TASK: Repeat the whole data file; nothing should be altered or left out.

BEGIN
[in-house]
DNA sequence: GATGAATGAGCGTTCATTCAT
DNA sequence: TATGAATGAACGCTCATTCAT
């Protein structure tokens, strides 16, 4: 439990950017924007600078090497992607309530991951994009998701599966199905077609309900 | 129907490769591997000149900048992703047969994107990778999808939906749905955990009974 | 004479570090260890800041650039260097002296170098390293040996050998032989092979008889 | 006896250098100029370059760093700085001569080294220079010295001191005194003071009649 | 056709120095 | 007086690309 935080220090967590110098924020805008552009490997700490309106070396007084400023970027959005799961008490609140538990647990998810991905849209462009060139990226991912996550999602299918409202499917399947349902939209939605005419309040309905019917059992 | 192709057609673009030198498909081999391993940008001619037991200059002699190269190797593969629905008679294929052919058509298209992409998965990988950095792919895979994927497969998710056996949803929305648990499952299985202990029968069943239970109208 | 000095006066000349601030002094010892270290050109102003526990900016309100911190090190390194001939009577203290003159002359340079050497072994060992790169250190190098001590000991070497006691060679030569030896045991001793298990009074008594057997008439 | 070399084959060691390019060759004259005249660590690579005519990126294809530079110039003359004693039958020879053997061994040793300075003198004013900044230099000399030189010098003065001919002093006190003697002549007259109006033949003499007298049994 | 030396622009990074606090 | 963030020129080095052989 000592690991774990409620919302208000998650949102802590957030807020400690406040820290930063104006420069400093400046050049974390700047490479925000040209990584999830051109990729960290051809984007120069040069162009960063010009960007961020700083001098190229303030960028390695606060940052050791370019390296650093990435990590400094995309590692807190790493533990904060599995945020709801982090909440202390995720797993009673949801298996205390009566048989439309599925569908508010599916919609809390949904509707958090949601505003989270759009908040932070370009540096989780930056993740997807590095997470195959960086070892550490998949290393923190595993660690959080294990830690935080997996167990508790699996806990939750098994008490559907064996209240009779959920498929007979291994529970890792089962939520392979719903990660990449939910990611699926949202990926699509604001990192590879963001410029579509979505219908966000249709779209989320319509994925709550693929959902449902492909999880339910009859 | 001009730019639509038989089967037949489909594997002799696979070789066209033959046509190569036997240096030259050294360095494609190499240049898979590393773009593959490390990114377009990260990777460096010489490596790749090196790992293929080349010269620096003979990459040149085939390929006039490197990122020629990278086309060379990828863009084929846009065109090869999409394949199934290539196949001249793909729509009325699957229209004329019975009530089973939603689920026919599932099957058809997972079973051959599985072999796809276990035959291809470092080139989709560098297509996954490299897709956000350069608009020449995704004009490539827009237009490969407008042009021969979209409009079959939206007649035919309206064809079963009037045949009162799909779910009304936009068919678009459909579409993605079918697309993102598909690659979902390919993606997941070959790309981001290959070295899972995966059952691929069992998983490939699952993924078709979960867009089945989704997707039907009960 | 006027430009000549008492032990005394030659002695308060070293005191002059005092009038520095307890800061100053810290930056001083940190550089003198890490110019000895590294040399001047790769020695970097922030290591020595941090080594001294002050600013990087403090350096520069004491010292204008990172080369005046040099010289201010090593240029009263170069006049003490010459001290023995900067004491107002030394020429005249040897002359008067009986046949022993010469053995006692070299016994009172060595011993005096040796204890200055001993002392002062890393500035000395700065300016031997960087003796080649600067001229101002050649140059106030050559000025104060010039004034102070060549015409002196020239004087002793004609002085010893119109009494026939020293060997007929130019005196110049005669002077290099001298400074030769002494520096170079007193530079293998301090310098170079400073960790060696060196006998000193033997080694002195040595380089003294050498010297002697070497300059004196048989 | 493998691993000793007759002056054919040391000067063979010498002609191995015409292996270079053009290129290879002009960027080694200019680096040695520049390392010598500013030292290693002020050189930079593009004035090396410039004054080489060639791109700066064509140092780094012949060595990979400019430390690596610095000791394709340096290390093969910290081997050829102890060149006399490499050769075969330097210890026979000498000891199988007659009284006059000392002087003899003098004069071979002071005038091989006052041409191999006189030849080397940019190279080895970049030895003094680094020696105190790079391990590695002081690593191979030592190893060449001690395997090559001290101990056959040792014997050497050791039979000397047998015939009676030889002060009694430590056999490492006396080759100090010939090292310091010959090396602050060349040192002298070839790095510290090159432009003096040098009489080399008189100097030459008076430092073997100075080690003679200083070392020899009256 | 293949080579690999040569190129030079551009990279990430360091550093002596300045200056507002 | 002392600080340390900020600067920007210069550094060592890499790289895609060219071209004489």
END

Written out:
[in-house]
DNA sequence: GATGAATGAGCGTTCATTCAT
DNA sequence: TATGAATGAACGCTCATTCAT
């Protein structure tokens, strides 16, 4: 439990950017924007600078090497992607309530991951994009998701599966199905077609309900 | 129907490769591997000149900048992703047969994107990778999808939906749905955990009974 | 004479570090260890800041650039260097002296170098390293040996050998032989092979008889 | 006896250098100029370059760093700085001569080294220079010295001191005194003071009649 | 056709120095 | 007086690309 935080220090967590110098924020805008552009490997700490309106070396007084400023970027959005799961008490609140538990647990998810991905849209462009060139990226991912996550999602299918409202499917399947349902939209939605005419309040309905019917059992 | 192709057609673009030198498909081999391993940008001619037991200059002699190269190797593969629905008679294929052919058509298209992409998965990988950095792919895979994927497969998710056996949803929305648990499952299985202990029968069943239970109208 | 000095006066000349601030002094010892270290050109102003526990900016309100911190090190390194001939009577203290003159002359340079050497072994060992790169250190190098001590000991070497006691060679030569030896045991001793298990009074008594057997008439 | 070399084959060691390019060759004259005249660590690579005519990126294809530079110039003359004693039958020879053997061994040793300075003198004013900044230099000399030189010098003065001919002093006190003697002549007259109006033949003499007298049994 | 030396622009990074606090 | 963030020129080095052989 000592690991774990409620919302208000998650949102802590957030807020400690406040820290930063104006420069400093400046050049974390700047490479925000040209990584999830051109990729960290051809984007120069040069162009960063010009960007961020700083001098190229303030960028390695606060940052050791370019390296650093990435990590400094995309590692807190790493533990904060599995945020709801982090909440202390995720797993009673949801298996205390009566048989439309599925569908508010599916919609809390949904509707958090949601505003989270759009908040932070370009540096989780930056993740997807590095997470195959960086070892550490998949290393923190595993660690959080294990830690935080997996167990508790699996806990939750098994008490559907064996209240009779959920498929007979291994529970890792089962939520392979719903990660990449939910990611699926949202990926699509604001990192590879963001410029579509979505219908966000249709779209989320319509994925709550693929959902449902492909999880339910009859 | 001009730019639509038989089967037949489909594997002799696979070789066209033959046509190569036997240096030259050294360095494609190499240049898979590393773009593959490390990114377009990260990777460096010489490596790749090196790992293929080349010269620096003979990459040149085939390929006039490197990122020629990278086309060379990828863009084929846009065109090869999409394949199934290539196949001249793909729509009325699957229209004329019975009530089973939603689920026919599932099957058809997972079973051959599985072999796809276990035959291809470092080139989709560098297509996954490299897709956000350069608009020449995704004009490539827009237009490969407008042009021969979209409009079959939206007649035919309206064809079963009037045949009162799909779910009304936009068919678009459909579409993605079918697309993102598909690659979902390919993606997941070959790309981001290959070295899972995966059952691929069992998983490939699952993924078709979960867009089945989704997707039907009960 | 006027430009000549008492032990005394030659002695308060070293005191002059005092009038520095307890800061100053810290930056001083940190550089003198890490110019000895590294040399001047790769020695970097922030290591020595941090080594001294002050600013990087403090350096520069004491010292204008990172080369005046040099010289201010090593240029009263170069006049003490010459001290023995900067004491107002030394020429005249040897002359008067009986046949022993010469053995006692070299016994009172060595011993005096040796204890200055001993002392002062890393500035000395700065300016031997960087003796080649600067001229101002050649140059106030050559000025104060010039004034102070060549015409002196020239004087002793004609002085010893119109009494026939020293060997007929130019005196110049005669002077290099001298400074030769002494520096170079007193530079293998301090310098170079400073960790060696060196006998000193033997080694002195040595380089003294050498010297002697070497300059004196048989 | 493998691993000793007759002056054919040391000067063979010498002609191995015409292996270079053009290129290879002009960027080694200019680096040695520049390392010598500013030292290693002020050189930079593009004035090396410039004054080489060639791109700066064509140092780094012949060595990979400019430390690596610095000791394709340096290390093969910290081997050829102890060149006399490499050769075969330097210890026979000498000891199988007659009284006059000392002087003899003098004069071979002071005038091989006052041409191999006189030849080397940019190279080895970049030895003094680094020696105190790079391990590695002081690593191979030592190893060449001690395997090559001290101990056959040792014997050497050791039979000397047998015939009676030889002060009694430590056999490492006396080759100090010939090292310091010959090396602050060349040192002298070839790095510290090159432009003096040098009489080399008189100097030459008076430092073997100075080690003679200083070392020899009256 | 293949080579690999040569190129030079551009990279990430360091550093002596300045200056507002 | 002392600080340390900020600067920007210069550094060592890499790289895609060219071209004489």